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Court: Without succession, you can't sell assets of the deceased

 A person can only deal with the estate of a deceased person under a Grant of Representation made to him under the Law of Succession Act. [iStockphoto]

Any dealings on a deceased person's estate before confirmation of a grant is null and void, a court in Nakuru has ruled.

Justice Anthony Ombwayo of the Environment and Lands Court in Nakuru, in a judgment on a suit by Timothy Kimutai, said before a grant is issued and confirmed, no part of the estate may be dealt with.

Kimutai moved to court in October 2016 and filed a suit against three brothers – Stanley Kabuu, Wilson Kabuu and James Kabuu. He claimed he entered into a sale transaction with the three for the purchase of land at Sh1,045,000.

The three, he said, had made it known to him that the suit property was part of their deceased father William Kiarie Kabuu’s estate.

Kimutai said he was misled to believe that the three had the legal capacity to sell and had no issue with the situation about the said property and was agreeable to facilitate the completion of the succession matter to enable the three to transfer the property in his favour.

He said he had started by paying the asking price in the hope of a successful transaction.

He said he paid Sh1,100,000 through the parties’ mutual advocate practising under Chesire & Co. Advocates.

Kimutai said he proceeded to occupy the land as his residential and matrimonial home, which move was not disputed by the three.

He received a letter dated November 21, 1995, informing him that the three would transfer the property to him in six months when the grant issued to them had been confirmed.

He revealed that after close to five years, not much progress had been made and he approached the firm of Ms Violet Barasa & Co. Advocates in pursuit of finalising the transfer of the suit property in his name as well as that of his deceased wife Nancy Ng’eny, since the parties mutual advocate Mr Chesire had become elusive in the matter.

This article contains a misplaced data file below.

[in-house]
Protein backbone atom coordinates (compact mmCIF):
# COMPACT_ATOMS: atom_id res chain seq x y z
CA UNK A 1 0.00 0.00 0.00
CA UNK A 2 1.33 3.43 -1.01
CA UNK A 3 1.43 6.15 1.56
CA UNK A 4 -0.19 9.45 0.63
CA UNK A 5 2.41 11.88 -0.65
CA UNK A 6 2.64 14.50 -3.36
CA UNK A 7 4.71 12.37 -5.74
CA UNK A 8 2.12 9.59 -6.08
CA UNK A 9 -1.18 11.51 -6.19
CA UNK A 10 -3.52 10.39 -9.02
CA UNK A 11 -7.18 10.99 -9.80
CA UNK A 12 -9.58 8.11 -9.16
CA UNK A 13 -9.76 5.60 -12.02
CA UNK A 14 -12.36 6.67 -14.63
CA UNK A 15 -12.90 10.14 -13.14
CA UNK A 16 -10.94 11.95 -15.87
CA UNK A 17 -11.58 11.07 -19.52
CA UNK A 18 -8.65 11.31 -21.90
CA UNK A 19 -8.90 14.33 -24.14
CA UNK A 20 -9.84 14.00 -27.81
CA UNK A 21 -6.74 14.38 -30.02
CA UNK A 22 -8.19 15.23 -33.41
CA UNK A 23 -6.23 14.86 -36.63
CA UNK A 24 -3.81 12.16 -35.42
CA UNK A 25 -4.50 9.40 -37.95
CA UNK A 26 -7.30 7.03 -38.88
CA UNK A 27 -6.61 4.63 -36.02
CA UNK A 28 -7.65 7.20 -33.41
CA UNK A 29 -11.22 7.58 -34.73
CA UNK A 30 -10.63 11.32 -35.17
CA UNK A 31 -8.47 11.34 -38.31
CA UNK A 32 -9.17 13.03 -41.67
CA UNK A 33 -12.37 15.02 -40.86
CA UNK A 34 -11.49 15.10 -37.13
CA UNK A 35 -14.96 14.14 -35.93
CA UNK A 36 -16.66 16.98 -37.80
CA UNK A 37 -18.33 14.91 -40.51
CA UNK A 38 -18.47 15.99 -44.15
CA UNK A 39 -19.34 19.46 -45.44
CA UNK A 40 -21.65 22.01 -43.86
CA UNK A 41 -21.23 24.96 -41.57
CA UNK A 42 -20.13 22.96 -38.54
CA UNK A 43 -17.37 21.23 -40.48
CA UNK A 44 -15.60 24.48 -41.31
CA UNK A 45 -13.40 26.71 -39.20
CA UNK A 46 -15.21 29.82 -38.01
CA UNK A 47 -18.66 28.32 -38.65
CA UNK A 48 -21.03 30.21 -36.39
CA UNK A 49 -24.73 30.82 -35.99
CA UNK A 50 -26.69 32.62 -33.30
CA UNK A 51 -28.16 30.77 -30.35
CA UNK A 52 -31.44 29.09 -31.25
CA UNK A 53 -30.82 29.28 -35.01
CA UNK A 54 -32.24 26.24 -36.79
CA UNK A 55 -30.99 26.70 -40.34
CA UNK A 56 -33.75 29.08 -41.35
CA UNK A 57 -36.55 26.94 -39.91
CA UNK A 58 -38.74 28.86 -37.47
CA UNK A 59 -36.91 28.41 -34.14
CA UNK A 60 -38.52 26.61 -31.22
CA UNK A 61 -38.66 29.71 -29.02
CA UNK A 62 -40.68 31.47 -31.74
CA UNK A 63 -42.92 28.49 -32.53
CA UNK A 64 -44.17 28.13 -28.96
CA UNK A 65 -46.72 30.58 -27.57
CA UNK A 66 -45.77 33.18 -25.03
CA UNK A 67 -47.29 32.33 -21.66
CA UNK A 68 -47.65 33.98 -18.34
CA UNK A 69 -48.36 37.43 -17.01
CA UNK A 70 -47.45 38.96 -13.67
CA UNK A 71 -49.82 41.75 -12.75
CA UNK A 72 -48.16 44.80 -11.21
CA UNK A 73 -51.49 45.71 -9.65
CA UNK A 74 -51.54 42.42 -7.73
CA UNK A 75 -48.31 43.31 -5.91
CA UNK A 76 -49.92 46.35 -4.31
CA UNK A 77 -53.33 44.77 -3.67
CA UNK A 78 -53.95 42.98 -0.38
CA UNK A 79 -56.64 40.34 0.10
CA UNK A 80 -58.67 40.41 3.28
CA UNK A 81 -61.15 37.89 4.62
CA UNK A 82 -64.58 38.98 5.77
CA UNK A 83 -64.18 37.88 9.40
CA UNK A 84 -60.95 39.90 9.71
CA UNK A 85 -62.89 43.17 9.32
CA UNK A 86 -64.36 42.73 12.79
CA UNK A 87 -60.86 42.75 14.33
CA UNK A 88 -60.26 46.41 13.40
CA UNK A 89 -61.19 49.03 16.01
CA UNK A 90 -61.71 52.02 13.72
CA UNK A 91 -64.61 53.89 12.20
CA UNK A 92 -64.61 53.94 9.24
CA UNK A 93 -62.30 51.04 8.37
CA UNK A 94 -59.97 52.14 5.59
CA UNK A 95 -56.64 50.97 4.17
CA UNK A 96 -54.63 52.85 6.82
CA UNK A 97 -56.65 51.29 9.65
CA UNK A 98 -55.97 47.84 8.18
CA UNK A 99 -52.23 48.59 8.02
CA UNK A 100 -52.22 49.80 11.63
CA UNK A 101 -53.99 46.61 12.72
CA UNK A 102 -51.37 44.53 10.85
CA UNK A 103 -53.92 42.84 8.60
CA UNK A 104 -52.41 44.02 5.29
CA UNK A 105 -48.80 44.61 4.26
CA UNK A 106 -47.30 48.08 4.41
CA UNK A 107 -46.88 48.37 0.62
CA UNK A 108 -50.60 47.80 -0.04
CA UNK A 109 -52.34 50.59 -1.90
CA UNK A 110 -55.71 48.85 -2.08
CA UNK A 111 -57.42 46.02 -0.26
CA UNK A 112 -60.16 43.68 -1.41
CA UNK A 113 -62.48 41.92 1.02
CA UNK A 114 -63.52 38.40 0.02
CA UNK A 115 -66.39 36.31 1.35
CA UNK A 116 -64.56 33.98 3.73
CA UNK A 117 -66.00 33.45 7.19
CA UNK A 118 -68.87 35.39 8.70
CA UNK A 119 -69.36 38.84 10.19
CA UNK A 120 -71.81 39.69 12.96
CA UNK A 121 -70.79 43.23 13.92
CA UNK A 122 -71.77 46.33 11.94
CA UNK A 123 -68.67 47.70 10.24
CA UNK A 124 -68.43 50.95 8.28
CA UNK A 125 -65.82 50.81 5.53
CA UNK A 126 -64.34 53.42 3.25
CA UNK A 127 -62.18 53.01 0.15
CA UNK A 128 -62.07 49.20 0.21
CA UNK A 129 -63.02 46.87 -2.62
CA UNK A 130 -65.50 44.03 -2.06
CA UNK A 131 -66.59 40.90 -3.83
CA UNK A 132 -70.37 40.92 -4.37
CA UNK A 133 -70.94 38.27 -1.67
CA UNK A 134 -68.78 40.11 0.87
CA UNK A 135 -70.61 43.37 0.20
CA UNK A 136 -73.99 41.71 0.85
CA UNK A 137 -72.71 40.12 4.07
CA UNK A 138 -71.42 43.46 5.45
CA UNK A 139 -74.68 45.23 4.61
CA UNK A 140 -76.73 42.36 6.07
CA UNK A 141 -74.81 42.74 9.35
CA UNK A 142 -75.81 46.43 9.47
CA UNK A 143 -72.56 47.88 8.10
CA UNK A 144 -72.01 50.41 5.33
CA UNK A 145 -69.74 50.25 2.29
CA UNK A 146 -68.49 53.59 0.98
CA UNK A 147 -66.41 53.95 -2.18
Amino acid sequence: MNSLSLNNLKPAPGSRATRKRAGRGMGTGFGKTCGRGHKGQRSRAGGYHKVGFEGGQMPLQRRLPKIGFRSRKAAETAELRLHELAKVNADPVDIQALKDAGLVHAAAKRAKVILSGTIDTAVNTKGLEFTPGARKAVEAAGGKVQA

The firm of Violet Barasa & Co. Advocates, he said, wrote a letter to the three on August 30, 1999, requesting them to finalise the transfer of the suit property in his favour. The said letter didn’t elicit any response.

In November 2001, Kimutai headed to the Complainants Commission and launched a complaint against the firm of Chesire & Co. Advocates for the claimed balance of the purchase price, which was hindering the transfer of the suit property to him.

The complaint against Mr Chesire was heard on April 11, 2003, before the Disciplinary Committee being Cause Number 129 of 2002.

Later on May 16, 2003, a judgment was delivered against the advocate, whose full name was Chepyegon Christopher Chesire, who was found guilty of misappropriating funds that had been due to the three.

Kimutai wanted the court to order the three to transfer and register the land in his favour. He also wanted the court order that he be compensated.

The three, in their defence, agreed that there was a sale pact between Kimutai and them. They denied allowing Kimutai to take possession of the land before completing the payment.

They said that the sale became void six months from the date of the agreement.

The court in the judgment, noted that the parties agreed on January 14, 1995, the three brothers could not sell the suit property as it was not registered in their names but that of their deceased father.

The judge said the three alleged that they were legal representatives of the estate of William Kiarie even though they had not obtained letters of administration. This, according to the court, was fraud.

The judge noted that the decision by the three brothers was contrary to the provisions of Section 45 of the Law of Succession Act.

He referred to the case of John Gakunga Njoroge, where the court held that a person can only deal with the estate of a deceased person under a Grant of Representation made to him under the Law of Succession Act.

Justice Ombwayo noted that the jurisdiction of the court to protect the estate of a deceased person is set out in Section 45 of the Law of Succession Act.

The judge noted that the money paid by Kimutai could only be recovered from the three brothers as a claim for a refund and compensation for the improvement made on the land.

The judge having found that the agreement was null and void, and the claim being time-barred, Kimutai is not entitled to compensation and dismissed the suit.

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